Perspectives

Too Black & Not Black Enough

Brunswick’s Hayley Singleton, a woman of mixed race, reflects on the conversations, judgments and perspective that come with “existing in two worlds.”

Under stay-at-home orders, a tradition spread from one Brunswick office to another: At day’s end, a colleague sends a short essay to his or her working-from-home office mates. The Review is selecting a few to share with a larger audience. On July 10, Hayley Singleton, an Executive Assistant, shared this with her New York colleagues.

As a woman of mixed race I am in the unique position of existing in two worlds. I am consistently both too Black and not Black enough, living in an ambiguous middle ground between two often opposing communities. I am not Black enough to seem threatening to my white neighbors, but I am Black enough to be told by a high school classmate that I only got into a prestigious college over him because of Affirmative Action. Since George Floyd’s death, my Black friends speak to me of our shared anger and fear. We are Black together. My white family and neighbors feel comfortable talking to me about how rioting isn’t the right way to protest. “It’s horrible what happened to George Floyd,” they say, before qualifying and justifying his death with “but…” We are white together.

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To many of the white people in my life, I am a more palatable kind of Black, so much so that they are able to forget my Blackness because it doesn’t align with their stereotypes of it. I grew up in a suburb, I work in corporate America, I’m a nerd that loves Russian literature and The Lord of the Rings. I am not like the “other” Black people by whom they feel threatened. My kind of Blackness is comfortable enough for my white family and friends to use my existence in their lives as proof they are not racist. None of this is new to me, nor is ignorant commentary by well-meaning people new to any person of color. My boss at my last job spoke proudly of how she didn’t see me as Black but as a person, as if the two were mutually exclusive. I have been asked by strangers more times than I can count “what are you?” as if I am some fascinating new species they’ve discovered, as if my non-whiteness is a curiosity they are entitled to examine. This isn’t new, yet the comfort of white people justifying casual racism to me, at a time when the racial divide in our country is so stark, puts me in a particularly uncomfortable position.

The way I see it, our problem isn’t hate so much as it is willful ignorance. It is a society desperately clinging to the fantasy of a utopian post-racial world because to acknowledge racial inequality is to accept culpability. So instead we relegate the concept of racism to the arms of Jim Crow and pretend we’ve left it far behind. What I’m hoping to convey is that racism is not just the KKK and segregated drinking fountains. It is far more insidious. When it was no longer able to live happily on the surface of our lives it slipped deeper, weaving its way into almost every aspect of our society, a rotting patchwork of injustice sewn into our nation’s ideals. The ignorance I and all those who look like me have faced, though not always a threat to our physical safety, is much more than an unpleasant comment here and there. It’s a theft of identity. It takes all that you are and all that you’ve done and strips that away until there is nothing left but your skin. It is the reinforcement that we will never be equals. That is racism.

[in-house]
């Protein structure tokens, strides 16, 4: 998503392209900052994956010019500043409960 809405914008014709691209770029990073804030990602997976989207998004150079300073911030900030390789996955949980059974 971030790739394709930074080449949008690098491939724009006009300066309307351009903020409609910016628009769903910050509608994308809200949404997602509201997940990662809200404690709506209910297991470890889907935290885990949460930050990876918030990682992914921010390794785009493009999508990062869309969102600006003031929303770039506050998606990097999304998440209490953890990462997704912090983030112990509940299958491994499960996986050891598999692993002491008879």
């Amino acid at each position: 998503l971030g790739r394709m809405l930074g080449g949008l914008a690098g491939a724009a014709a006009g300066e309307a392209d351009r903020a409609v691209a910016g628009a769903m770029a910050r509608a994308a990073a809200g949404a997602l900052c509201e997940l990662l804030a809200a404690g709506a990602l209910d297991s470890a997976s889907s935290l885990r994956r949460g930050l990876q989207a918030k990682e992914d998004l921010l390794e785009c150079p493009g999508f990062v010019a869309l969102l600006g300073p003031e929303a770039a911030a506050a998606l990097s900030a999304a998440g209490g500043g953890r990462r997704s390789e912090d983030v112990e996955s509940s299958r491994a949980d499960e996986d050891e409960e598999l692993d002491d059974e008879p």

What I have struggled with these past few weeks is remedying the racism of those who don’t believe in it. People who consider themselves allies but whose support wavers as soon as a window is broken or a TV is stolen, as if those items are worth more than our lives. How do we solve a problem believed to be extinct? How do we wake the self-proclaimed “woke”? I don’t have the answers, but I have to believe it can be done.

I’m sure by now at least 99% of you have seen Hamilton (thanks Disney+), so you’ll be familiar with Lin-Manuel Miranda’s words of wisdom: History has its eyes on you. It has its eyes on all of us. This is a moment for our country, a chance to be better than those that came before. And I am hopeful that we are seizing it. I see in the crowds of protesters people who look like both my white mother and my Black father. I hear Al Sharpton, Ayanna Pressley and so many others speak, and it’s not just the Black community that’s listening. Change will not happen overnight. But I have hope that one day the two worlds I inhabit will stand as equals on common ground.

 

Hayley Singleton is an Executive Assistant at Brunswick and based in New York.

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